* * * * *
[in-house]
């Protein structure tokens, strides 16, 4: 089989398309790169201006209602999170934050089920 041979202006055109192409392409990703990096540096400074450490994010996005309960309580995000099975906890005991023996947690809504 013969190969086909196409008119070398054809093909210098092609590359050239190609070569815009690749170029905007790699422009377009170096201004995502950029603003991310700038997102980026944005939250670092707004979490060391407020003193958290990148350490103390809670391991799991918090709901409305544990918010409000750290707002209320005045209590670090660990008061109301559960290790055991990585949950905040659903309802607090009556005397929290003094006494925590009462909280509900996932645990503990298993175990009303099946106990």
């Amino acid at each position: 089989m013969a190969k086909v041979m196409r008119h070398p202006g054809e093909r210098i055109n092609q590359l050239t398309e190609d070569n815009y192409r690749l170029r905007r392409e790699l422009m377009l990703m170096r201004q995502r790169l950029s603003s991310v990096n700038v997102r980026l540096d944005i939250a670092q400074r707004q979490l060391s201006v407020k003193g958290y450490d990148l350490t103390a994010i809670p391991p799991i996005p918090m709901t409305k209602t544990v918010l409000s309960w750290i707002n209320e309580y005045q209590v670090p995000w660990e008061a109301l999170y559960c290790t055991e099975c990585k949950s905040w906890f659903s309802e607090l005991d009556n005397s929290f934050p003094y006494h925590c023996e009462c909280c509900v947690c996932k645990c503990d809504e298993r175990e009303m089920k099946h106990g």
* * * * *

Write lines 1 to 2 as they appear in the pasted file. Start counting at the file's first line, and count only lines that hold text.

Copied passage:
[in-house]
């Protein structure tokens, strides 16, 4: 089989398309790169201006209602999170934050089920 041979202006055109192409392409990703990096540096400074450490994010996005309960309580995000099975906890005991023996947690809504 013969190969086909196409008119070398054809093909210098092609590359050239190609070569815009690749170029905007790699422009377009170096201004995502950029603003991310700038997102980026944005939250670092707004979490060391407020003193958290990148350490103390809670391991799991918090709901409305544990918010409000750290707002209320005045209590670090660990008061109301559960290790055991990585949950905040659903309802607090009556005397929290003094006494925590009462909280509900996932645990503990298993175990009303099946106990």